Staying late, covered in ash, standing stooped over a small piece of paper, I discovered my love of charcoal. I was young, somewhere between ten and twelve, taking an art class at the homeschool co-op my mother helped run. Mrs. W was my ever patient instructor. Most of my art projects were terrible, so terrible I threw them out and suppressed them from my memory. But this Eagle I kept because it was the first spark of joy and pride that I received from creating art.
The art project was to do a charcoal drawing of an animal. It was my first time using the medium, and I quickly discovered how much fun it was. Smearing ash across paper is a lot like making mud pies – pure joy. Mrs. W mentioned that I had as much charcoal on myself as I did on the paper. That’s still how I do art. You should see my paint clothes.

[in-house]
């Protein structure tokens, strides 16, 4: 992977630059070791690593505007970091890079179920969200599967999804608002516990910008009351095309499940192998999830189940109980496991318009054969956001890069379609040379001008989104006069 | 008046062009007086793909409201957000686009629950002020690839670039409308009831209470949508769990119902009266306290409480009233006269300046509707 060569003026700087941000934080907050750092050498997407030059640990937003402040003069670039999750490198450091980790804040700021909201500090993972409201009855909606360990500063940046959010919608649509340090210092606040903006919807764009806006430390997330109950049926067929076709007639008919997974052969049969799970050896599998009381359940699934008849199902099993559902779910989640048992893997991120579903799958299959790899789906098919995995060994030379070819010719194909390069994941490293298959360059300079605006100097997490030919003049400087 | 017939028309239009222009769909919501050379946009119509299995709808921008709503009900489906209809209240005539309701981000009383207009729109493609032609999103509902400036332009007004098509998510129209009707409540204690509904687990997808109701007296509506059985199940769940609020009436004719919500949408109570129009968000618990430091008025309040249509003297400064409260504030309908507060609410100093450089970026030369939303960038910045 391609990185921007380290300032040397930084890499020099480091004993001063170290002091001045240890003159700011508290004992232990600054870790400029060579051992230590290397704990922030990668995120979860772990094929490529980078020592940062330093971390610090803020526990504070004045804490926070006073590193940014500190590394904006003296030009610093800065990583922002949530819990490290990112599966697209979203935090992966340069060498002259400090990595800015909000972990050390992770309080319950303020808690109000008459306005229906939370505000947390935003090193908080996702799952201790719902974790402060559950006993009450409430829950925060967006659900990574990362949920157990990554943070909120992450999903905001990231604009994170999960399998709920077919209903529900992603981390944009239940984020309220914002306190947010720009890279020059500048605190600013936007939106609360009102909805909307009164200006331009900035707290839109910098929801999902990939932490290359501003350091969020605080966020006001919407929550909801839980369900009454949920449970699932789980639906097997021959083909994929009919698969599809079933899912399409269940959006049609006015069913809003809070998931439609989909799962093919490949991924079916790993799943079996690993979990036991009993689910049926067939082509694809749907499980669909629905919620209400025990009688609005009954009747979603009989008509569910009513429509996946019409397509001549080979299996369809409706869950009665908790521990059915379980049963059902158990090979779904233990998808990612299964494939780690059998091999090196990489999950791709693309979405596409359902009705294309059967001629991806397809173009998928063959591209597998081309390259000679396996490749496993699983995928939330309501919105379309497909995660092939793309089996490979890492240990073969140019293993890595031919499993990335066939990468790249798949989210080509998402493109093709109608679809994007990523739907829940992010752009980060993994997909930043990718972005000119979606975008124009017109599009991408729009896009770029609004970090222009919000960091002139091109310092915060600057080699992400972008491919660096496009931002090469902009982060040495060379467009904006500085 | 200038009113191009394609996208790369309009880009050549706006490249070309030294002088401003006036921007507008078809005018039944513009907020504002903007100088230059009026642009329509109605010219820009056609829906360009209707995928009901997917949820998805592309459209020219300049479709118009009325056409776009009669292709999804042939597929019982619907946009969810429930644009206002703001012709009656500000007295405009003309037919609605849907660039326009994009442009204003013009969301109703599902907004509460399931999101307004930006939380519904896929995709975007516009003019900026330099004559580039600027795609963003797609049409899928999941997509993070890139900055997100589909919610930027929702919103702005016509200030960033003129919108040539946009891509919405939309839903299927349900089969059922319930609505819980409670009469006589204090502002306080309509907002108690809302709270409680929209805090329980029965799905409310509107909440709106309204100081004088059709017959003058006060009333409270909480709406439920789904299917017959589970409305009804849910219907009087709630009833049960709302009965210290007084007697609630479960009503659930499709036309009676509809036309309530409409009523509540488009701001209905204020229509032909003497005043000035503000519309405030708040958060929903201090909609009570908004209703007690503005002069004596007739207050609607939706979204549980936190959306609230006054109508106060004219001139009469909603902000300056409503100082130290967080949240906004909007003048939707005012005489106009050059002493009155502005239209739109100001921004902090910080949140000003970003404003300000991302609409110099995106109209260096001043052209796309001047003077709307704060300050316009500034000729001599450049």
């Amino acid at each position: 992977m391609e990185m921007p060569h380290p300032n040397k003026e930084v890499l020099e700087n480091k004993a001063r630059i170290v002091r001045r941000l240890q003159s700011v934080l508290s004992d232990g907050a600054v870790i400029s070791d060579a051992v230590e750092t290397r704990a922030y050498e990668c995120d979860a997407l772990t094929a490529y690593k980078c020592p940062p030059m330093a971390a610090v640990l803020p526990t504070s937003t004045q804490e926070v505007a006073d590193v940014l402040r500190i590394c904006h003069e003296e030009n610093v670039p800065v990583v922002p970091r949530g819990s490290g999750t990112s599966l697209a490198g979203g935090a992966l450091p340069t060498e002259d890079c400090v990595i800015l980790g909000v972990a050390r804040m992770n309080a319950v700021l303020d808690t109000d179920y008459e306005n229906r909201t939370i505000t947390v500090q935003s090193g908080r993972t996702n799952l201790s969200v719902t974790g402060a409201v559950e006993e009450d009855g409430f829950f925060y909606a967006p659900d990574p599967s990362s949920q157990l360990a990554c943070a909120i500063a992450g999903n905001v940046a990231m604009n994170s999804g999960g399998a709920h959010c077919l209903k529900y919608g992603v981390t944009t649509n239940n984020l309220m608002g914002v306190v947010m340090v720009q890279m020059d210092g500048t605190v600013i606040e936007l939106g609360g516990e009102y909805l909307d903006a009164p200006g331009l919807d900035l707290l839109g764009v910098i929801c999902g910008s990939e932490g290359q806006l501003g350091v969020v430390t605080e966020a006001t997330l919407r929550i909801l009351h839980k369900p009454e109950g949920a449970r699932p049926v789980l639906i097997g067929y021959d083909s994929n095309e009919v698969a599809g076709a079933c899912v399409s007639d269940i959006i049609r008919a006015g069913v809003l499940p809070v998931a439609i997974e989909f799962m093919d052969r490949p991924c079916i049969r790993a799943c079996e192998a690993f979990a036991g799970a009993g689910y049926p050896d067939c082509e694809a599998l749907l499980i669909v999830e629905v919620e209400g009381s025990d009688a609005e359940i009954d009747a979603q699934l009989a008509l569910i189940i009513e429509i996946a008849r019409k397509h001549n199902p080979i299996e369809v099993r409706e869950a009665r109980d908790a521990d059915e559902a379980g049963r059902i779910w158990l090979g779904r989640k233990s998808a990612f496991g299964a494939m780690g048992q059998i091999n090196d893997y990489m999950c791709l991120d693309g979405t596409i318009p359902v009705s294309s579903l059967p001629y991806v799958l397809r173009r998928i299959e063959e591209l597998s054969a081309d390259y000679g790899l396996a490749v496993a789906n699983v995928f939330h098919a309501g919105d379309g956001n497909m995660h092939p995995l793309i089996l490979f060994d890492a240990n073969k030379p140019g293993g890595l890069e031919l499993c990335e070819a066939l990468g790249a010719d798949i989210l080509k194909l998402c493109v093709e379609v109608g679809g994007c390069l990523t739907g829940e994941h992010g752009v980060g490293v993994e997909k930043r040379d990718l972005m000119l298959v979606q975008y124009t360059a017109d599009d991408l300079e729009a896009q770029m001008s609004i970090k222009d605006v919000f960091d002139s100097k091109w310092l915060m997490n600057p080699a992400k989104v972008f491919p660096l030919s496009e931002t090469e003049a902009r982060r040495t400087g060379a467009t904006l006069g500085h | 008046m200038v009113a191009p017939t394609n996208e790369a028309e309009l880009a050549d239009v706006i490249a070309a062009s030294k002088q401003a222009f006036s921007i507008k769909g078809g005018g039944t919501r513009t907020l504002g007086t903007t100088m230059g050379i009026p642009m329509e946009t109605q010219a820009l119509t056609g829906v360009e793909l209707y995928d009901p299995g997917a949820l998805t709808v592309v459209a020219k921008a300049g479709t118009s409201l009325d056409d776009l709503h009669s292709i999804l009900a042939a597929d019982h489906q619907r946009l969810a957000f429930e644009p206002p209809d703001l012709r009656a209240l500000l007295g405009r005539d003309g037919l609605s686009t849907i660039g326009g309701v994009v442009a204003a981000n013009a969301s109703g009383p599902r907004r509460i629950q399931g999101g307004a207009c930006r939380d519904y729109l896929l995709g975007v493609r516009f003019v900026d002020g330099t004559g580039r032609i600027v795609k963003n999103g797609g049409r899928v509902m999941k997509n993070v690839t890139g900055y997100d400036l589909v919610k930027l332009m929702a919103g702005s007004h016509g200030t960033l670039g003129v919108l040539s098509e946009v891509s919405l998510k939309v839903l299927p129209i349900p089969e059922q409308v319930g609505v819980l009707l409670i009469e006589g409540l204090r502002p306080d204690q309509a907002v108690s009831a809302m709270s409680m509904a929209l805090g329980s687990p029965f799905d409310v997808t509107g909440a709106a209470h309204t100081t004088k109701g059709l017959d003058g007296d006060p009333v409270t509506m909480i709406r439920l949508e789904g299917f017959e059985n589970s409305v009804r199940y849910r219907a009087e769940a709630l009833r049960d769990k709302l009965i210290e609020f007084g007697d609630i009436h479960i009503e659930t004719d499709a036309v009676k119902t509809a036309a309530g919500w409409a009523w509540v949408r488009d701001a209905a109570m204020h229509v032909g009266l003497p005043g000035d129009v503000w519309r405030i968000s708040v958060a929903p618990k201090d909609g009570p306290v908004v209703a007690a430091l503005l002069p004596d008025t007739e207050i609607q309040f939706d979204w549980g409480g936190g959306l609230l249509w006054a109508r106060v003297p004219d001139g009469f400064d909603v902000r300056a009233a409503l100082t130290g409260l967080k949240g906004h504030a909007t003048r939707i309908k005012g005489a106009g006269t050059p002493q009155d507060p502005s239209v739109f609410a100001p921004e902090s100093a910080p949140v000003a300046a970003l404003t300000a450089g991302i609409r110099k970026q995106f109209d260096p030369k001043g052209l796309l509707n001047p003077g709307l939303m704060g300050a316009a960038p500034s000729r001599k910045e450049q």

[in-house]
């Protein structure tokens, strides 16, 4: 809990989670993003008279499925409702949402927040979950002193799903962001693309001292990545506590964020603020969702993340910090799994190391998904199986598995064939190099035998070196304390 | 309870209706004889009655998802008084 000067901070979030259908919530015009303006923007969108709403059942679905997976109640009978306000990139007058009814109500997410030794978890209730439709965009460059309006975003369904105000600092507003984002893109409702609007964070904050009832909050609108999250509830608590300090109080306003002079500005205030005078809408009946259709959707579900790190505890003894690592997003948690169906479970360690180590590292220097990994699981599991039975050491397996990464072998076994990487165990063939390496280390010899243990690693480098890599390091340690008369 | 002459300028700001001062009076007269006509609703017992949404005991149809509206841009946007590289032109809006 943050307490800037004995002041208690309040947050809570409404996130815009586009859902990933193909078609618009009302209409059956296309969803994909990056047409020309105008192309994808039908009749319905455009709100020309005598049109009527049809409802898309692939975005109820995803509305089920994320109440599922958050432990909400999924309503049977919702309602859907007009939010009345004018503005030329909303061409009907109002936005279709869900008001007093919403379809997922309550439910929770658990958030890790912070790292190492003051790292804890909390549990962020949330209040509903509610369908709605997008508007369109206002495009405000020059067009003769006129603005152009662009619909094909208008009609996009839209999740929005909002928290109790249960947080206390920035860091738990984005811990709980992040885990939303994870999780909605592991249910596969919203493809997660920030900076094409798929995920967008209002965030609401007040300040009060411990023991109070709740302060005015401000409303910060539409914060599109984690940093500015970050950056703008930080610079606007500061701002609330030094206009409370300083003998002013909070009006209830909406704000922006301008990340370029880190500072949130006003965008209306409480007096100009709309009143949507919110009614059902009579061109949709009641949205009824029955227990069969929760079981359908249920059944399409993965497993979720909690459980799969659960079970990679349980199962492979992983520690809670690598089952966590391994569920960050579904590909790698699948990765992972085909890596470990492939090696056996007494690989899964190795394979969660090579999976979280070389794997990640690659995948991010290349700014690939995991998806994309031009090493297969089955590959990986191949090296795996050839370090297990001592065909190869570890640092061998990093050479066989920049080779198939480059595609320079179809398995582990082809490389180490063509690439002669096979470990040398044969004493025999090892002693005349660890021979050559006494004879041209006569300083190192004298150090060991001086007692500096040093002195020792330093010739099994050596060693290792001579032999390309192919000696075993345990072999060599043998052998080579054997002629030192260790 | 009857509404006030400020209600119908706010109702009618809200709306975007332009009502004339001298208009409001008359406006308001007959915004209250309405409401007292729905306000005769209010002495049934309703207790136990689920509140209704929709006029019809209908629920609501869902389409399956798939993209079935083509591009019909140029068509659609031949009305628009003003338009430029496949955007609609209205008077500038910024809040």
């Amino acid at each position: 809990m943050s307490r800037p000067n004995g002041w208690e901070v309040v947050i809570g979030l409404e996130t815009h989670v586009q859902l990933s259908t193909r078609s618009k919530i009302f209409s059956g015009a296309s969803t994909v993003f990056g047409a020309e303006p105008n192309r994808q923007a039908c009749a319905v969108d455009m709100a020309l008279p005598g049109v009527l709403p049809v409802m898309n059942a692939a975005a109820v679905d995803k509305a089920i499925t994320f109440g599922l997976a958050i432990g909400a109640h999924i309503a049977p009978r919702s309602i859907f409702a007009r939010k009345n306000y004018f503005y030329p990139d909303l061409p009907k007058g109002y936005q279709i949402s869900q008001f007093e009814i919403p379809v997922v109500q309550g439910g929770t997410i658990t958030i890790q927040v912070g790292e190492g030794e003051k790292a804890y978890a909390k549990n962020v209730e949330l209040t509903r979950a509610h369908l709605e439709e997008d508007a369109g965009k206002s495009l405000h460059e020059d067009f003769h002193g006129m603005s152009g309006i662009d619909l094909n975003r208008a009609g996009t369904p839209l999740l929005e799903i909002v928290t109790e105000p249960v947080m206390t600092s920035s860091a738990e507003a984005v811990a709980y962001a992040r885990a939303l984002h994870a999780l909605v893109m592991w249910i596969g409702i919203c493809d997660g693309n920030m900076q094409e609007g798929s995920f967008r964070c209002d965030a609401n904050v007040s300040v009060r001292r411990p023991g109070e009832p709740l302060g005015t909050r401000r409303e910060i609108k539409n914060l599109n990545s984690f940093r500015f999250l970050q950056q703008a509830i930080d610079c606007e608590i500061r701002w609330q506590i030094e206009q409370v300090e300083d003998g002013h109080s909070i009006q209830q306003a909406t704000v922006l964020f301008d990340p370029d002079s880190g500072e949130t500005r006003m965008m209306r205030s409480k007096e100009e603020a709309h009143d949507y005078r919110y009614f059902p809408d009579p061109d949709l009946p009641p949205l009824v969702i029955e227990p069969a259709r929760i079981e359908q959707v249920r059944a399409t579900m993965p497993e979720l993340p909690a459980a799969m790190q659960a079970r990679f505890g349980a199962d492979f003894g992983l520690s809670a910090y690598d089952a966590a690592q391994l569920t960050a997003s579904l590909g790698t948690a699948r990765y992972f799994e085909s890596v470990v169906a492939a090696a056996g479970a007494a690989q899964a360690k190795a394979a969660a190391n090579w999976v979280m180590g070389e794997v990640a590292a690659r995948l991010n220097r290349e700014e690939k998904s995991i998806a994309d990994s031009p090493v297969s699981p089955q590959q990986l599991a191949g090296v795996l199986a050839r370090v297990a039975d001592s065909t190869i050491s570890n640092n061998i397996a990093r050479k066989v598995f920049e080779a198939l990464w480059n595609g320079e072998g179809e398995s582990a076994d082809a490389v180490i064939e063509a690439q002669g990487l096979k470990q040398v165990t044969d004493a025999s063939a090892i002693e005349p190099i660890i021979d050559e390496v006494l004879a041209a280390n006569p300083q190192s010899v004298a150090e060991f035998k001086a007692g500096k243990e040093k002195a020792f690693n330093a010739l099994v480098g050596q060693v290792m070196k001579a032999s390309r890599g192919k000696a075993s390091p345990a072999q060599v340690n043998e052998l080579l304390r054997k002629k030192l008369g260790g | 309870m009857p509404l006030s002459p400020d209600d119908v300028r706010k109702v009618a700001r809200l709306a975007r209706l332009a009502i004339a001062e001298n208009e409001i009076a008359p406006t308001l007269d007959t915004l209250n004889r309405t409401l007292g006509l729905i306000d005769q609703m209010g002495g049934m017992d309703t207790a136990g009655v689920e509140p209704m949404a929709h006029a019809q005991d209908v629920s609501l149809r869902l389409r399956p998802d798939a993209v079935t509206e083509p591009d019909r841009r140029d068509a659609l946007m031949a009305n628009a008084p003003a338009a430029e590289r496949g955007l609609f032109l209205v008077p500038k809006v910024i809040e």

I remember that I was still working this eagle drawing several minutes everyone had already left the class room. Mrs. W finally came over and encouraged me to pack up and move to my next class period. I got a few more seconds to finish the last touches – the yellow colored pencil for the eyes – before I got kicked out so the teacher could prepare for next class. It was a long time between that Eagle and my senior year in college when I decided to get an art major (something which got derailed by theater, but that’s another story), but I knew that day that I would always love charcoal. No other medium can get me so completely covered with so little consequence.